Glaudina Loots was nominated for Gender STI's #WomenInLeadership Campaign, which celebrates women leaders in science, technology and innovation, by the Council for Scientific and Industrial Research in South Africa.
She is the Director for Health Innovation at the Department of Science and Innovation in South Africa and as such is responsible for the implementation of the health components of the bioeconomy strategy for the country. She concentrates on enabling research and innovation that leads to discovery and evaluation of new drug and treatment regimes, the development of new vaccines and new robust diagnostics, as well as the development of medical devices. Loots was instrumental in the creation of the Strategic Health Innovation Partnership Initiative at the South African Medical Research Council. She is a member of the Ministerial Advisory Committees on COVID-19 Vaccines, as well as Antimicrobial Resistance.
Loots spoke to Gender STI about her experience as a woman leader in honor of International Women's Day 2021.
Can you tell us a bit about your job and your responsibilities?
I am the Director of Health Innovation at the Department of Science and Innovation of the South Africa government. I am responsible for setting the priorities for health innovation in the country and enabling an environment that is conducive to fostering innovation in healthcare. This encompasses the full spectrum, from basic discovery to actual proof of concept and commercialization.
Did you face any challenges on your journey to become a woman leader? How did you overcome them?
I was lucky to have had parents that believed in girls being treated the same as boys and then to start to work in an environment with strong female leaders. Gender equality is now ensconced in the South Africa constitution.
I was also part of the core team that established and drove the Women in Science activities in South Africa in the early 2000’s. However, the built-in bias against young girls and women wanting to go into a science career is still a reality.
What goals do you have as a leader?
To ensure that I use my leadership position to provide an environment that can assist in finding solutions for the health care needs of women, mothers and young girls, whilst also taking into consideration the needs of the community. To harness the latest technologies to improve the livelihoods of people in resource poor settings.
How would you describe the gender balance in decision making in science, technology and innovation (STI)?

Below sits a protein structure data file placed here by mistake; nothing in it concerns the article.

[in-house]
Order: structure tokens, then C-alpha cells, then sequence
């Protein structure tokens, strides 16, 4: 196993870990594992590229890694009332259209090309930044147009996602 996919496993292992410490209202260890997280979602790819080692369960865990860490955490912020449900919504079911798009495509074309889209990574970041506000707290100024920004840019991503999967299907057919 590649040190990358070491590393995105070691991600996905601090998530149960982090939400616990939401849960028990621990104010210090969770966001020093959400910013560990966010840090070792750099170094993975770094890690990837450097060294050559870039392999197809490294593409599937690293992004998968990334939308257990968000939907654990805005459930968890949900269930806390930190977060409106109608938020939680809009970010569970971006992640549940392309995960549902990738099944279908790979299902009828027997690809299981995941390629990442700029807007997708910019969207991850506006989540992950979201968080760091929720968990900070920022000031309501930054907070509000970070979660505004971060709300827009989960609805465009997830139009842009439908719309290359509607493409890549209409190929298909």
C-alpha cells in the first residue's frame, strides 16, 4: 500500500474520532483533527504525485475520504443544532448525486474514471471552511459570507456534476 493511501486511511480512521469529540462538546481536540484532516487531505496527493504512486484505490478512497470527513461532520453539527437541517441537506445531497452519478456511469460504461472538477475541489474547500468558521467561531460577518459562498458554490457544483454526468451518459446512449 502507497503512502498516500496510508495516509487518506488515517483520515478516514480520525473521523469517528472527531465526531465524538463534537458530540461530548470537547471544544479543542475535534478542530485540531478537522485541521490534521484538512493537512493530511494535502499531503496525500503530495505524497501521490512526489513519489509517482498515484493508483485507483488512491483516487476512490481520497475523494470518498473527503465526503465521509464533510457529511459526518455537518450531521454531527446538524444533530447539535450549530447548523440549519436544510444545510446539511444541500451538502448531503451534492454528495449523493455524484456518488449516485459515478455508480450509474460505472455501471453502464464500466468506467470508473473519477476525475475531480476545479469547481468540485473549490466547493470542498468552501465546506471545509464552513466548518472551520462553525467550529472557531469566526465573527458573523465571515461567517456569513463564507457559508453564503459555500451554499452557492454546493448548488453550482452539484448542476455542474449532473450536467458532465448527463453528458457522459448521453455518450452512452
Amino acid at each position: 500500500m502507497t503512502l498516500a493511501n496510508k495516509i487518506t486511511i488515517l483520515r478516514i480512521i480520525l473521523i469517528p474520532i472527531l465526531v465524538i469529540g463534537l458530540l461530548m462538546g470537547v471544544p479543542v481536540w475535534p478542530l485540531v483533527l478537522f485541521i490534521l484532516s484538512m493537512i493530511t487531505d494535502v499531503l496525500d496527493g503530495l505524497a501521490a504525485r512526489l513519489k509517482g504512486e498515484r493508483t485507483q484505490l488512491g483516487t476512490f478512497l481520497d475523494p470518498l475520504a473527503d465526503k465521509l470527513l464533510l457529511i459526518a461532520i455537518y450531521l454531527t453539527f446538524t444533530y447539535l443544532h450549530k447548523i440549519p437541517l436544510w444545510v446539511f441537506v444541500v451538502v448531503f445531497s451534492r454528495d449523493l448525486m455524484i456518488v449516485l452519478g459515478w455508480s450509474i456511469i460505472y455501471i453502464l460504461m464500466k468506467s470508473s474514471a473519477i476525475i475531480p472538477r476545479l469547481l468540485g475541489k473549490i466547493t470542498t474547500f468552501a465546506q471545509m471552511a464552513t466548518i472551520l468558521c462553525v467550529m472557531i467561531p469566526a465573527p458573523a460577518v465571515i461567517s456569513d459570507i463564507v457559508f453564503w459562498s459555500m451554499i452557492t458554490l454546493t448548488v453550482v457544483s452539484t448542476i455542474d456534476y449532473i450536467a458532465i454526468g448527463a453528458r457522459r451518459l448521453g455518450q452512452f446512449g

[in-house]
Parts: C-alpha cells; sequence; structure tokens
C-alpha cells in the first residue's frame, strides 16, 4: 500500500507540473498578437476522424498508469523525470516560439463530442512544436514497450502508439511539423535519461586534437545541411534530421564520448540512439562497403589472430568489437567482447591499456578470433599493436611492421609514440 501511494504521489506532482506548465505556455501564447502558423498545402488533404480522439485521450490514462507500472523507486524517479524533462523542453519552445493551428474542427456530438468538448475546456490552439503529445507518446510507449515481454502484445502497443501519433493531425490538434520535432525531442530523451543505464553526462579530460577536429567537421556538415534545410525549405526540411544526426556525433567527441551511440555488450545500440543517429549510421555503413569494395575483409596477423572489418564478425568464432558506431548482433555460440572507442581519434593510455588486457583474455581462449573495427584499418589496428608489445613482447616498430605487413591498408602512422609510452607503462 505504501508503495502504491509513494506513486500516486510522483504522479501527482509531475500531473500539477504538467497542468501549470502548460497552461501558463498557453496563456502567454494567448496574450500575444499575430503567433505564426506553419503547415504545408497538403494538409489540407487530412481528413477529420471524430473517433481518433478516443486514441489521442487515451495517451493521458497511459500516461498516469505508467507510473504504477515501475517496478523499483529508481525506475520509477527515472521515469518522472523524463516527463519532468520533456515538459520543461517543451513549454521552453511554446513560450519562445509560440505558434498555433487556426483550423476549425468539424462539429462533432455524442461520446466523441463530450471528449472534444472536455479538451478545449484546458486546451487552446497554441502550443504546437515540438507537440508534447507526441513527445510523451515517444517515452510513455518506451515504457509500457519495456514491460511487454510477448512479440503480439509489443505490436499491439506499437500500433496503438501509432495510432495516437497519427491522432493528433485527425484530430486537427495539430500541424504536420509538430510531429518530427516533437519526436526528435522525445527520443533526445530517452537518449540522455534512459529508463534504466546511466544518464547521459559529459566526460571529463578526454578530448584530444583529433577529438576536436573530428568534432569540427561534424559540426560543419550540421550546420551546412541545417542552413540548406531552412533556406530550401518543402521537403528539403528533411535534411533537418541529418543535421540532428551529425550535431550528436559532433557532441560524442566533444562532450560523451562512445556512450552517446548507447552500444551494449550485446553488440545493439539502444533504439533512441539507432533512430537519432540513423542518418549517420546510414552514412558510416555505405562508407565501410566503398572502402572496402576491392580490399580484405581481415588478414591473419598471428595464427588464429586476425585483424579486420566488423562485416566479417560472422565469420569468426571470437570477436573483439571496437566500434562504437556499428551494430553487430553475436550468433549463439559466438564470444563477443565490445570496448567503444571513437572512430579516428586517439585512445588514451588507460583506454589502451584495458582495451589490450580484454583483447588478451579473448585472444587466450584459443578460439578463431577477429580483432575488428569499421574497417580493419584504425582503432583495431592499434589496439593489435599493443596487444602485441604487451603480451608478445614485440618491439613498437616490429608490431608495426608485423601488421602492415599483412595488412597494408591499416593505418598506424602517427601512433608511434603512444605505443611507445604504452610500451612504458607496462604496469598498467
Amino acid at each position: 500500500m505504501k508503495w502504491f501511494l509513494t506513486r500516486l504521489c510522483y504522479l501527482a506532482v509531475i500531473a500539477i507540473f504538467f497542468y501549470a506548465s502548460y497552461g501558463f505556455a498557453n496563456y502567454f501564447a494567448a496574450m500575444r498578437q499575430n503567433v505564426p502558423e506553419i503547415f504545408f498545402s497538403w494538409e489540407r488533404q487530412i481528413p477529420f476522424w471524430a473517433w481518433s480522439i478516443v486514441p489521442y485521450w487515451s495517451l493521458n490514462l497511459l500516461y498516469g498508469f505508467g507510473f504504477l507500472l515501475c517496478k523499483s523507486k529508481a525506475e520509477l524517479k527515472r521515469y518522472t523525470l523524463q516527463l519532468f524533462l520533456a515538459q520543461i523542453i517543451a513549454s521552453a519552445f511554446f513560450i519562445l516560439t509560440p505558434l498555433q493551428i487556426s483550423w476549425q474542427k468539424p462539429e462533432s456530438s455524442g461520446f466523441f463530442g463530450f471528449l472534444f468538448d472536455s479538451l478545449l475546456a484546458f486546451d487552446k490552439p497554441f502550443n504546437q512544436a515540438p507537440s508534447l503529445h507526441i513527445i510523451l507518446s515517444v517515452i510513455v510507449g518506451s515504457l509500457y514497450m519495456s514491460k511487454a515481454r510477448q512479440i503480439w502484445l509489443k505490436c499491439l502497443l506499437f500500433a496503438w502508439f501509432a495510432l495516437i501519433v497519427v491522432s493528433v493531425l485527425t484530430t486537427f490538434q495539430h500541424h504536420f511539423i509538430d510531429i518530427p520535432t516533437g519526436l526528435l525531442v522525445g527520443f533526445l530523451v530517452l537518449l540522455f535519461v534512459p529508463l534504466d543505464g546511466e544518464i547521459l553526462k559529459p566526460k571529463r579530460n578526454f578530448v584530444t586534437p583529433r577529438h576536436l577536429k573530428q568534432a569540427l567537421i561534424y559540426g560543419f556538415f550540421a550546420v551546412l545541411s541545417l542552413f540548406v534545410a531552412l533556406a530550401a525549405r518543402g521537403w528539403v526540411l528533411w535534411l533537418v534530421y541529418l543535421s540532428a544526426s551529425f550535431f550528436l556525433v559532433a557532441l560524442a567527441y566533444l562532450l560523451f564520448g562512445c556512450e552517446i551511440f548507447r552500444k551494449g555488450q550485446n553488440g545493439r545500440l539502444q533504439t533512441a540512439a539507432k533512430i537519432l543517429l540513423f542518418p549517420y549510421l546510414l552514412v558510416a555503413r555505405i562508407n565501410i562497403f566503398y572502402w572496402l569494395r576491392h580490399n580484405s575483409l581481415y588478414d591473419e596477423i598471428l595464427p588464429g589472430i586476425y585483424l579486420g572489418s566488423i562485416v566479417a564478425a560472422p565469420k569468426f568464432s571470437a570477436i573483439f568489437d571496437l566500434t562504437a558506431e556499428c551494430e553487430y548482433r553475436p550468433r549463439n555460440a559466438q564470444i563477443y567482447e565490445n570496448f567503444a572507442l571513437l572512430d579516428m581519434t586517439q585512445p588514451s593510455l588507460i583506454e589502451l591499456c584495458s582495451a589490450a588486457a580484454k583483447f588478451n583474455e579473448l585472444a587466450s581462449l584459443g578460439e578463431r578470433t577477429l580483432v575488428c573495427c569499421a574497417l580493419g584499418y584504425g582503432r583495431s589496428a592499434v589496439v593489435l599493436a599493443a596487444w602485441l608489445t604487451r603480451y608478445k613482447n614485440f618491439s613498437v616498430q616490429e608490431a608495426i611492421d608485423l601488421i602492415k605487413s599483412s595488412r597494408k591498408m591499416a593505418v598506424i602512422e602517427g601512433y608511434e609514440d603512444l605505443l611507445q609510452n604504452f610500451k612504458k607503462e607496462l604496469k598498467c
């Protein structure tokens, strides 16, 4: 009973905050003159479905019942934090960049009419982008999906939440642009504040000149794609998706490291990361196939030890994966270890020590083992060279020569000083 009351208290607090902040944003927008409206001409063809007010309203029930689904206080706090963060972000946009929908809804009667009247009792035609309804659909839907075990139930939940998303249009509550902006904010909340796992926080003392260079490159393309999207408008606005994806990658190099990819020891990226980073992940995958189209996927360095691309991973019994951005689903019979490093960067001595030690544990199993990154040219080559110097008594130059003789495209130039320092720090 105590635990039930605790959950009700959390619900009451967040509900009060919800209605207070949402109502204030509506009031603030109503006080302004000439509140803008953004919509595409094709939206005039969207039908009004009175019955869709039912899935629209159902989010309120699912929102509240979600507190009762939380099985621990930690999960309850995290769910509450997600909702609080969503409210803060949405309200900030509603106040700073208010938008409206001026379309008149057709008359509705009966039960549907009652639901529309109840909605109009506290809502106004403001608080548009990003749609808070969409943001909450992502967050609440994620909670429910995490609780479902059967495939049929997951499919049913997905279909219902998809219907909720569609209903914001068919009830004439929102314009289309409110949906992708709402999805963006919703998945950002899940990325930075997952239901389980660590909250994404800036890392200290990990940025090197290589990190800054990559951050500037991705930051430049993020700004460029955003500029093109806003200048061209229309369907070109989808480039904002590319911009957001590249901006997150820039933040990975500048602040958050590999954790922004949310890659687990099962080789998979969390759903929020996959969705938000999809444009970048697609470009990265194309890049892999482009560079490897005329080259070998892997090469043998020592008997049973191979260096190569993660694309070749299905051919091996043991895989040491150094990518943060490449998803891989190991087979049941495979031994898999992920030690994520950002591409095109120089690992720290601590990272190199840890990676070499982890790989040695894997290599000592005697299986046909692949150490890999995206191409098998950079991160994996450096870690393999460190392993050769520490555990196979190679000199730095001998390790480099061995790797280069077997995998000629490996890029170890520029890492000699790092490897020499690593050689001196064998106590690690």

There is a great awareness of the importance to include women’s voices, but in the more traditional science and engineering fields, women are still very much in the minority. Within life sciences, women are dominating the leadership space. The bias against young girls doing physics, ICT and “nerdy stuff” is still very ensconced in society and the softer options are still encouraged.
What would you tell young girls and women who would like to become leaders in their professional fields one day?
Apart from “go girl, go,” it is important to focus on your dreams and to strive for what you feel is important. Achievements by women in science leadership positions are made all the more valuable as aside from overcoming difficult paths to get there, you made it easier for the next group of young women to follow and further progress the field.
As you may know, the Gender STI project focuses on promoting gender equality in international cooperation in STI. Do you have any ideas on how we could promote gender equality in this area?
One of the interventions that should be encouraged is to ensure that young women are included in projects. It should become a part of the performance measurements of projects. The COHRED Research Fairness Initiative provides good examples and measurements on how gender equality can be built into research and development projects.
What do you think needs to be done to increase the number of women leaders in STI? Encourage research funders to insist on gender equality and to provide additional funding for young women to be included in projects. Create the opportunities for young women to take off and fly.